While much is still not known about what the full impact of federal health care reform will be for employers and consumers, two things are certain: More people will have health care coverage, and costs will increase. Those are the findings in a report issued in April by the Centers for Medicare & Medicaid Services’ (CMS) Office of the Actuary. CMS is part of the U.S. Department of Health & Human Services, and its Office of the Actuary serves as an independent technical advisor to the administration and Congress.
And although the prospect of fewer uninsured is heartening to the business community, the threat of higher costs is terrifying as businesses are already struggling to make ends meet with already extremely high health care costs.
Overall cost impact
The CMS report estimates that as a result of the newly enacted health care reform bill, U.S. health care expenditures will increase by $311 billion during the 2010 to 2019 period. That increase is primarily due to (1) greater utilization of health care services by newly covered individuals, (2) lower reimbursement rates paid to providers for individuals who become covered by Medicaid, and (3) lower payments and payment updates for Medicare services.
As a result, the report estimates that about 15% of providers will become unprofitable and may find it necessary to end their participation in Medicare. Since Medicare and Medicaid are already severely underfunded, any further payment reductions will force providers to increase what they charge to private payers.
Businesses must take note of these lower reimbursement rates since the private sector already picks up much of the current underfunding of Medicare and Medicaid. And from the looks of it, this cost-shifting will likely get worse under the new federal law, driving up private sector costs even higher.
Business impact: fees & taxes
The new federal law also imposes new taxes and fees that will increase costs for many individuals and businesses. Some of these take effect well before the new federal health insurance programs begin in 2014. As a result, businesses and individuals will soon see higher taxes and insurance premiums without the promised benefits of the legislation.
Many businesses including LLCs, LPs and LLPs that pay their taxes through the personal income tax rather than the corporate income tax will see their taxes go up as a result of the increases in the Medicare Hospital Insurance tax.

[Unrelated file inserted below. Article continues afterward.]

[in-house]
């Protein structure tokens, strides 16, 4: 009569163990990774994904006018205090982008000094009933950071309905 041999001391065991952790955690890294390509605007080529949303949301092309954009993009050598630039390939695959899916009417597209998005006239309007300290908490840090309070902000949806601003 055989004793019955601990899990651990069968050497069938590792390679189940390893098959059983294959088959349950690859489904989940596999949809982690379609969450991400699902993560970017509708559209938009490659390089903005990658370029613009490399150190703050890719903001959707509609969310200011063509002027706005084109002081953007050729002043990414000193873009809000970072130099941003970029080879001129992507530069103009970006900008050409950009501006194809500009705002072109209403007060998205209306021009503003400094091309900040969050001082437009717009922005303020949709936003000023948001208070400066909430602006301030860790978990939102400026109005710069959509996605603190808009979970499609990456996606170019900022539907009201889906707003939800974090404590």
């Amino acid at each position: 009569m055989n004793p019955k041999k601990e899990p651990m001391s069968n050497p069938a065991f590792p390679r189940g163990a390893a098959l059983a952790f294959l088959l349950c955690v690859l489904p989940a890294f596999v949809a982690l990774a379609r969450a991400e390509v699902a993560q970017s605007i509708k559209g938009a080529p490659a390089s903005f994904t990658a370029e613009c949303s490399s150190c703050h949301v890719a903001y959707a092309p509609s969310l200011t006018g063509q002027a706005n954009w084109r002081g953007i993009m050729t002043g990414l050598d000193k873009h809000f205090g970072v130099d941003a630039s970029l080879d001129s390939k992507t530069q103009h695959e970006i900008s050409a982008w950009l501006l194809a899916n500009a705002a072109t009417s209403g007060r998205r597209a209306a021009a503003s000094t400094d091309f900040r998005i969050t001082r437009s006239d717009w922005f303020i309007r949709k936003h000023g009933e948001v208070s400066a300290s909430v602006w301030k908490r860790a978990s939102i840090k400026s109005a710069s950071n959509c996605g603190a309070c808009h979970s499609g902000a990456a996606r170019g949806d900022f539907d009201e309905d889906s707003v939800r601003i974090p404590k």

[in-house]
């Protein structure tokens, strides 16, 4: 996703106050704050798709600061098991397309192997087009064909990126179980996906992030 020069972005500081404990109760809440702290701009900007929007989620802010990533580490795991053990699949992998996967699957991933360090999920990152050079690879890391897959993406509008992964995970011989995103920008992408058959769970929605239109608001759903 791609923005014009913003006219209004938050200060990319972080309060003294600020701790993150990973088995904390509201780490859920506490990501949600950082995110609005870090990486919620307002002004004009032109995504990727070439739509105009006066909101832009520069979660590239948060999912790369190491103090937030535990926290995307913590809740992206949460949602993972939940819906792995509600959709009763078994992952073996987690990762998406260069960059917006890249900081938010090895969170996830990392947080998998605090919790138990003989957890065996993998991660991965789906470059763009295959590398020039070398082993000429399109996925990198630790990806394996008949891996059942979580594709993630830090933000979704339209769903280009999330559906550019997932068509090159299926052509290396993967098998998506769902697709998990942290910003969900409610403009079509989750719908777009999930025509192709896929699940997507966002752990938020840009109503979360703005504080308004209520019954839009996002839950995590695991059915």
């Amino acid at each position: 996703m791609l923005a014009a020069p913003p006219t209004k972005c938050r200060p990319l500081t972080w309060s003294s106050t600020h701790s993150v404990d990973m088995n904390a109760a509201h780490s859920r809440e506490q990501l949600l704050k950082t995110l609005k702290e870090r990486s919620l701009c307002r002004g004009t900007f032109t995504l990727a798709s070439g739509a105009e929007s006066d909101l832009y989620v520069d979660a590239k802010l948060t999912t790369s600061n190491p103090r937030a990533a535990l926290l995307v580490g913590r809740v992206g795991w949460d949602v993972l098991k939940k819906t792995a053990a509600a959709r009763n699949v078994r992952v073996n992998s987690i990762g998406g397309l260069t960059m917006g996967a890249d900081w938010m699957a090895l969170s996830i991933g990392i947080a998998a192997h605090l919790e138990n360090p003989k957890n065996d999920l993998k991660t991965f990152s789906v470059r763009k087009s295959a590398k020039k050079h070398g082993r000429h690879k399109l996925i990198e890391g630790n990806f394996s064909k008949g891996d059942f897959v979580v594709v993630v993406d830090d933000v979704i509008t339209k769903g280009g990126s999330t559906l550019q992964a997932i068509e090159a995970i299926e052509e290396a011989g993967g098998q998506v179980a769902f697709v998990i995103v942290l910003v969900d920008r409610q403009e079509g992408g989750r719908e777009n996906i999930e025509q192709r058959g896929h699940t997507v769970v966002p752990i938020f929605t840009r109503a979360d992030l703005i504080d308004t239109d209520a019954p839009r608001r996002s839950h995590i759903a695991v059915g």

Additional new cost drivers include collective annual fees on health insurers and manufacturers and importers of brand-name prescription drugs. In both cases, the additional costs associated with them are expected to be passed onto to businesses and other consumers. And the law also imposes a 2.3% excise tax on medical device manufacturers and importers.
The new law also imposes a “play or pay” mandate on employers with 50 or more employees who work 30 hours or more per week.
Similar measures have been proposed and defeated in Connecticut in the past and CBIA has argued that such funding schemes simply raise health care costs for employers and make the state less competitive.
However, that is now a moot point since under the new federal law it’s the law of the land.
Starting in 2014, employers with 50 or more full-time employees will be penalized if (1) they do not offer their employees “affordable” health coverage and (2) at least one of their employees purchases government-subsidized insurance coverage through one of the new state-based health insurance exchanges that will be created under the new law. An affordable health plan would be one in which an employee’s contribution does not exceed 9.8% of his or her household income and pays for at least 60% of covered health care expenses. Such a plan would also have to meet minimum requirements for services covered.
Employers with 50 or more full-time employees who do not offer health insurance at all and have at least one employee who purchases coverage from an exchange will be assessed an annual penalty of $2,000 per full-time employee minus the first 30 employees. (An employer with 50 employees would thus pay $40,000 in annual penalties.)
Employers who do offer insurance but whose plans do not meet the minimum requirements for affordability or coverage will also be penalized, though not as steeply as those who offer no health insurance. The CMS report estimates that from 2014 to 2019, employer penalties will total $87 billion.
So, where does that leave us? Well it leaves us with both positive prospects (fewer uninsured) and negative prospects (higher costs).
The most troubling concern is considering that health care consumers (individuals and businesses alike) are already near the end of how much they can afford, what will these higher costs mean? It is very likely that they could mean both groups begin to drop coverage if the penalties for dropping coverage are less than the cost of the coverage.
If employers drop coverage, then their employees could begin to purchase insurance through the new government exchanges. With the new payment obligations this would mean for the government, this would likely lead to even lower Medicare and Medicaid reimbursements for doctors and hospitals – and that would mean even more cost-shifting onto the private sector.
So, the end result could be debilitating cost increases for the private sector, the ultimate erosion of private insurance and higher premiums and taxes in order to pay for the new government-run system.
That should catch everyone’s attention.
Eric George is associate counsel at CBIA, the state’s largest business organization. He represents business views on health care issues, including reducing health care costs and increasing access to quality health care. He serves on several legislative and administrative panels and councils dealing with health care policy.